With respect to this final image of my top 5 I think I may be biased because it happens to be one of the more recent of my favourites. There is a good chance that it may not survive in my top photos list, but at the moment I really like it.
At least part of that liking comes from the fact that it is an accidental photo. I had intended to take a photo looking up the street. I set my tripod and carefully waited until the traffic lights at the corner (out of frame) said go, so that I would get some light trails as the vehicles drove past (see here for an example).
Unfortunately (or fortunately) this minibus pulled up right there to offload his passengers. At the time I thought it was a disaster. Had he moved off quickly enough the bus would have faded to a ghostly shadow as he would not have been in the scene long enough to firmly expose on the camera sensor. I was so annoyed when he refused to move.
It was not until I got home late that evening that I decided that this totally accidental shot was the one I liked best. It just goes to show that in photography, as in anything else, luck can often play a big part.
Given the difficulty I’ve had picking my top five for the last six months I am not sure I am looking forward to repeating the exercise at the end of the year to chose my top ten.
My blog has moved, see the new site at http://blog.badlightgoodlight.com
Today is the 183rd day of the year, there are now 182 days left to go. I am officially past the halfway mark of my 365 project. As the project has continued I have been finding it harder and harder to continue. While everything was new, there was an excitement to getting a good photo in a category I had never explored before. Now, although I am producing consistently better photographs than I was before I am feeling a sameness to my photographs which is not motivating.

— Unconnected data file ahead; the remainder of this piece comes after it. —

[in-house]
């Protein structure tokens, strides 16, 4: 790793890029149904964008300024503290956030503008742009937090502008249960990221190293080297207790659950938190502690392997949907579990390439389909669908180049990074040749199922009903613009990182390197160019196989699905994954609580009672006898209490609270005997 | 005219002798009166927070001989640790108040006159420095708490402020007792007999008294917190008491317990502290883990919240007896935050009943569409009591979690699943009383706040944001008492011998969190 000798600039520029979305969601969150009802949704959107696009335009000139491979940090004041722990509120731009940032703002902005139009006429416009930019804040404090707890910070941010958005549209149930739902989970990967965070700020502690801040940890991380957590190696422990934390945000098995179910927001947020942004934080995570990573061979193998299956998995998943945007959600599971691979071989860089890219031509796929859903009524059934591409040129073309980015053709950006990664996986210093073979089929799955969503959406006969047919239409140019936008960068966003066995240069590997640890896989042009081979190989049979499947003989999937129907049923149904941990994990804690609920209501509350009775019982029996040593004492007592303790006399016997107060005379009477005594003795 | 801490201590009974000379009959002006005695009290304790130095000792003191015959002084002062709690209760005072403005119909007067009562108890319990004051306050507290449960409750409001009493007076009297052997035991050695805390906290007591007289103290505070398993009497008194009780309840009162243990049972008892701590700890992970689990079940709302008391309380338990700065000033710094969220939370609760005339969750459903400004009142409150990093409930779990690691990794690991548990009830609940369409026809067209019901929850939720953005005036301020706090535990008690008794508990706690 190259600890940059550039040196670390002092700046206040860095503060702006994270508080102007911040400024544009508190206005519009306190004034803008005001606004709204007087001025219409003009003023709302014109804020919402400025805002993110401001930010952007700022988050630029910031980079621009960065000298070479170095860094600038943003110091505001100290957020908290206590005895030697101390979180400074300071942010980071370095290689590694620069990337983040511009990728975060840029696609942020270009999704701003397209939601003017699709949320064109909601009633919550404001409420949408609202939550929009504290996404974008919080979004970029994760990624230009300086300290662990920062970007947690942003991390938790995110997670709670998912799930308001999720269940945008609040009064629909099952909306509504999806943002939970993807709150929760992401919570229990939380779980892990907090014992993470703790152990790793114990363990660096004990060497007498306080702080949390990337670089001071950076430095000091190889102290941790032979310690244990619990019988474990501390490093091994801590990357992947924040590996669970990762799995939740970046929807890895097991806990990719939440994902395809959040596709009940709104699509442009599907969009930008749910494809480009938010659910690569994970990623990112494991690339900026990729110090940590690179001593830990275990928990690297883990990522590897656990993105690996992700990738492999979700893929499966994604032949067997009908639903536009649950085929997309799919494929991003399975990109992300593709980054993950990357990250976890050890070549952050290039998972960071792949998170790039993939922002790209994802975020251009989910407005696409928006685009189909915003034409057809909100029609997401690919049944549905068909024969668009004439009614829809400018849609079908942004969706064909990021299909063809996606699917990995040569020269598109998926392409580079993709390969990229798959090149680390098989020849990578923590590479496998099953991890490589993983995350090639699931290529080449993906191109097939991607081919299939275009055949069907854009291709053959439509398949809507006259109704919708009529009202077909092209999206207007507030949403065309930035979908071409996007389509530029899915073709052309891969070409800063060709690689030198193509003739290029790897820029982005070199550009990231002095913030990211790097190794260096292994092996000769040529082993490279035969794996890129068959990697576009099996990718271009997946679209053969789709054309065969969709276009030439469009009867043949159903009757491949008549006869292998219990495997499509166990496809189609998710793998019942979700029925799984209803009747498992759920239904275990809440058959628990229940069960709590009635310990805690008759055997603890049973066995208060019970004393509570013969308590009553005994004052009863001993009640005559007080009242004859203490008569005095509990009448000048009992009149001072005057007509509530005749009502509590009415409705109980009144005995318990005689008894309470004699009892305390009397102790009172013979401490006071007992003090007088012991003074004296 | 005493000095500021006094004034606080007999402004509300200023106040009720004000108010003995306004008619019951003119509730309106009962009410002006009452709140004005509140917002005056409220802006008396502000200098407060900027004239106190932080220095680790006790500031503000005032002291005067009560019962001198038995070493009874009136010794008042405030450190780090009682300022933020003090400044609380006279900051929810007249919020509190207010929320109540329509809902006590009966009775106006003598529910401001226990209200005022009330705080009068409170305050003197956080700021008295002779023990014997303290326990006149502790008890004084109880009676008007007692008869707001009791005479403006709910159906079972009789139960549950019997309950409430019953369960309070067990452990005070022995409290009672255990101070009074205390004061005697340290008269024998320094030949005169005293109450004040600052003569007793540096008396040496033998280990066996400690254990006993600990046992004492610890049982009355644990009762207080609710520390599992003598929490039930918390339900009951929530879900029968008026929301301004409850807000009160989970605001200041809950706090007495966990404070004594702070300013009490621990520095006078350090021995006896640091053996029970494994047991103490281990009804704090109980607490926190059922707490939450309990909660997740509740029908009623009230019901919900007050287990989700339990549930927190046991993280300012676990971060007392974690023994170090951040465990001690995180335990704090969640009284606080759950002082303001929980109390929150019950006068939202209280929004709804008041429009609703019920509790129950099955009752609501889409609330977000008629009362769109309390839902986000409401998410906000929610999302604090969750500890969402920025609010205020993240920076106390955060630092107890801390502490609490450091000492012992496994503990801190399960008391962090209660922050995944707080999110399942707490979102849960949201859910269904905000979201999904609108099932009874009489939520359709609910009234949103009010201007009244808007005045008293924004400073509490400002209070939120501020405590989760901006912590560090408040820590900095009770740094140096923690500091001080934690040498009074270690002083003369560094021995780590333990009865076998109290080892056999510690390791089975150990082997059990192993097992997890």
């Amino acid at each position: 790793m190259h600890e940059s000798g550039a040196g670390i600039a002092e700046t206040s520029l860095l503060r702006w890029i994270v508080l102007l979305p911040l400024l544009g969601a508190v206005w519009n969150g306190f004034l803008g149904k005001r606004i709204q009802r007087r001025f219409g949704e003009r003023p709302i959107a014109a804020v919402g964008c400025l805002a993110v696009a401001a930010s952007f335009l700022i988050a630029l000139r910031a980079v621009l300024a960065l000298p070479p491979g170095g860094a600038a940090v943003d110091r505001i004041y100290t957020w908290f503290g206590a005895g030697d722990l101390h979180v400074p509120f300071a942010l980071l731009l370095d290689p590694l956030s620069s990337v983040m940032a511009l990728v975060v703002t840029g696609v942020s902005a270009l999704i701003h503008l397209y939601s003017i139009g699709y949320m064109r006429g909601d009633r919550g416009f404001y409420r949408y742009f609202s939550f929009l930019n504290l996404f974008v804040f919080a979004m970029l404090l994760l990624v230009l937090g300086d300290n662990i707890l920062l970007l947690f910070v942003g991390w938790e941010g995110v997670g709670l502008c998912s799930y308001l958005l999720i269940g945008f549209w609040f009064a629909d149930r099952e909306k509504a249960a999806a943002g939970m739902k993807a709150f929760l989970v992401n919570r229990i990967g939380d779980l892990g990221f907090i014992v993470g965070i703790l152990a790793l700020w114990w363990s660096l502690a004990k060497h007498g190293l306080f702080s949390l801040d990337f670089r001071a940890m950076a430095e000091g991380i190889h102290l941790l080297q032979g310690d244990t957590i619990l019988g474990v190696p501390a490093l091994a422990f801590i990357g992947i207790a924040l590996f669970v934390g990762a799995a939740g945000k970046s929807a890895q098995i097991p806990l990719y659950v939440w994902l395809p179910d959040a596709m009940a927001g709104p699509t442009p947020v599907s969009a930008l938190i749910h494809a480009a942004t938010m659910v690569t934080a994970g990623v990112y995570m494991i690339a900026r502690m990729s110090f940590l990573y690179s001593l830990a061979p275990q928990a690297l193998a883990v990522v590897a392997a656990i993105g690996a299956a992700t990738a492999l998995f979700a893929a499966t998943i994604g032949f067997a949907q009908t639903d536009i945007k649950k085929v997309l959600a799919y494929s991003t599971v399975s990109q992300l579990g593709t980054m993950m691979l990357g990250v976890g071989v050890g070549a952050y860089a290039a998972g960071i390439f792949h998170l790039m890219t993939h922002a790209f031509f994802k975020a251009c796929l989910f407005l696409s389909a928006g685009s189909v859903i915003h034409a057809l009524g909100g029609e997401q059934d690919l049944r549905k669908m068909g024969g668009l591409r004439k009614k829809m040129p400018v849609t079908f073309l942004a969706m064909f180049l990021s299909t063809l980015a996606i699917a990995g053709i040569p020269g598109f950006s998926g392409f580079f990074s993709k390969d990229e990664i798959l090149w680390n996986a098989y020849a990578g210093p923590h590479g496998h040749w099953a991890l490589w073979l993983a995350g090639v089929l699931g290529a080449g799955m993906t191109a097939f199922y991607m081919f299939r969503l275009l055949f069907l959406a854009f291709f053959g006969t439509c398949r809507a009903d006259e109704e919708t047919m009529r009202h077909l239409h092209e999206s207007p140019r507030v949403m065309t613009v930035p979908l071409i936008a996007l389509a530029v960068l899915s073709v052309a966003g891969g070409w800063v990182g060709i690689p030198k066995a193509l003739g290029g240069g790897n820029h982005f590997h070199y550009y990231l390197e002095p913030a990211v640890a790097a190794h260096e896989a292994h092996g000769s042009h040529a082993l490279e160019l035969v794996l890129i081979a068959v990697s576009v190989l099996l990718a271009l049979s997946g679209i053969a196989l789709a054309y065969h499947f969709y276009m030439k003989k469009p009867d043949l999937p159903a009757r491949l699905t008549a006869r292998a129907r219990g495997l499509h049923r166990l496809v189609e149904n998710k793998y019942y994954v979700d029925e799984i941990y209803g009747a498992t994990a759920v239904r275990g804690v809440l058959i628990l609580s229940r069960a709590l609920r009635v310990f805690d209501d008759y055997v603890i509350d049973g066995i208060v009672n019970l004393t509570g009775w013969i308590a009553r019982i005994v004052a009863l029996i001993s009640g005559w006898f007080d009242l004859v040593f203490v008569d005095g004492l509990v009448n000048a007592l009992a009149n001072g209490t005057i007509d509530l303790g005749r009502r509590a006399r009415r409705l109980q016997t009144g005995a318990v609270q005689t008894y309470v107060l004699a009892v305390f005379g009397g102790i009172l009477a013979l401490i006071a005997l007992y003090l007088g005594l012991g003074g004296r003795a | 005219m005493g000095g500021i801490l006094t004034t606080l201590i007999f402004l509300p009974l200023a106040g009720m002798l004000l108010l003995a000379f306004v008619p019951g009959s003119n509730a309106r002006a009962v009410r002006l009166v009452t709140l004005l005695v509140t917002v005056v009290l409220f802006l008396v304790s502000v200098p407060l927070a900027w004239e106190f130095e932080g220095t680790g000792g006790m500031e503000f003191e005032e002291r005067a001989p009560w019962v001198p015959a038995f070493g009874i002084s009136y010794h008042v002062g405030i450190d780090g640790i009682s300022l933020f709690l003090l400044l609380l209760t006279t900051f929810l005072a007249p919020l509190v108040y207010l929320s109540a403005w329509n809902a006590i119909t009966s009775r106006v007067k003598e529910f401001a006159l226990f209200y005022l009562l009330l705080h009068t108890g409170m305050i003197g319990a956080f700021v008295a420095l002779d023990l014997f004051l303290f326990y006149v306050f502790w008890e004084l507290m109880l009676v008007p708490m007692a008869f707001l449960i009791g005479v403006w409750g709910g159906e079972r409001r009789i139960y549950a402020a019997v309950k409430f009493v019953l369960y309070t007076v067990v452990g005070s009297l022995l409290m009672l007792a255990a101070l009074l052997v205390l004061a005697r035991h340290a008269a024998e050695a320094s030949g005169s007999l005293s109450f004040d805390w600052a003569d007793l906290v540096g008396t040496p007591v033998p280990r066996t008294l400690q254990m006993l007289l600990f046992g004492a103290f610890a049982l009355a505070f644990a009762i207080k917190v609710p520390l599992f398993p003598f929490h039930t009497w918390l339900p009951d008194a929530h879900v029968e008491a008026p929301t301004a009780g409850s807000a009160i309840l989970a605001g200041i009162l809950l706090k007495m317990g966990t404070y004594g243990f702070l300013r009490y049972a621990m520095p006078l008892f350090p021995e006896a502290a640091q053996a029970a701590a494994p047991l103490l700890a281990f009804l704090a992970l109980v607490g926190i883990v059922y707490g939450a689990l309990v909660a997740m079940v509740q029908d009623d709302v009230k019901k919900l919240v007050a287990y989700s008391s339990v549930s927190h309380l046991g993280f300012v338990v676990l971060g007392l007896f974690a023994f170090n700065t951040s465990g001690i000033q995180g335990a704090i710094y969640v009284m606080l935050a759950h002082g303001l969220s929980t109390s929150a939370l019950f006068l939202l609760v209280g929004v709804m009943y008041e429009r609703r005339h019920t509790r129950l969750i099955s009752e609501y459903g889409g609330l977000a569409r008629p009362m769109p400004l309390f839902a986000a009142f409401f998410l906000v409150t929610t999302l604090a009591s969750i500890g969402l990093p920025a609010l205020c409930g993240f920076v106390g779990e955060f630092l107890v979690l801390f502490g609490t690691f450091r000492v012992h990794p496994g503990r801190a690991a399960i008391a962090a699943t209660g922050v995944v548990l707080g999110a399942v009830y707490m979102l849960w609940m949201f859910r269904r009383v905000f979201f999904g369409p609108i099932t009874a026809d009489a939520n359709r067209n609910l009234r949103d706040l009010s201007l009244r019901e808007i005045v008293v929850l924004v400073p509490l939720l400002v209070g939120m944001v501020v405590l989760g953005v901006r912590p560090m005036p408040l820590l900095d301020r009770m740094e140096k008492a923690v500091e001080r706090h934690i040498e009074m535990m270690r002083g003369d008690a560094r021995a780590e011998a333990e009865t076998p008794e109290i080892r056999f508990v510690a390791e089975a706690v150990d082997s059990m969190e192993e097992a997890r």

Anyway, one of the areas I have been exploring significantly more since this year started, is photography of people. Not only posed portraits and semi-casual portraits, but street candid photos or candid photos generally. By “candid” I don’t necessarily mean photos taken surreptitiously (although that is a part of it) but photos where people continue what they are doing even though they know they are being photographed.
The first of what I would consider my five favourites is this image (to the left) of my daughter, minutes after her birth under the warming lamp, being examined by the doctors.
There are a lot of things I like about this one; firstly I did a decent composition considering the circumstances, it was fairly well planned. Everything from the suction machine in the lower right corner to the silhouetted doctors on the right were intentionally in the scene.
Secondly the intensity of the light on her pushed everyone else (except the doctor who delivered her) into deep shadow. It is fitting that she should be completely the focus of everyone, including the camera.
This (image to the right) is one of my absolute favourite photographs of people. My friend Michael and I went to the new vendor’s arcade on Water Street (opposite Republic Bank). I had been refused permission to take a photograph by one pavement vendor, but others had seen us. One vendor from the arcade asked us to come take some photos and this lady added her consent to take photos of her also.
This scene is so typically Guyanese that the second I snapped it I knew I had a winner. The place was very dark the exposure was fairly long, so I crossed my fingers all day hoping that when I saw it on the bigger screen I wouldn’t see the dreaded blur of hand shake.
I was so happy that I printed her picture and a couple other people who I had photographed distributed the photos to them. They were so pleased that I have a standing invitation to return and take more photographs of them. I fully intend to, but haven’t gotten around to it as yet.
Another favourite is my photo of a kite vendor set against her wares. I actually intended to take photos of the kites only and asked permission to do so. But after taking the kites, she was rather taken aback when I made no move to photograph her also. I was all too pleased to mollify her by taking her picture. She is very photogenic and what I had initially assumed was shyness was just her trying to be unobtrusive.
The photo is surprisingly contrasty considering the very bright midday sun directly overhead. Usually in these circumstances, everything is washed out and flat. I did help thing along is post-processing, of course. I am no great believer in either “natural” results or in true from the camera results.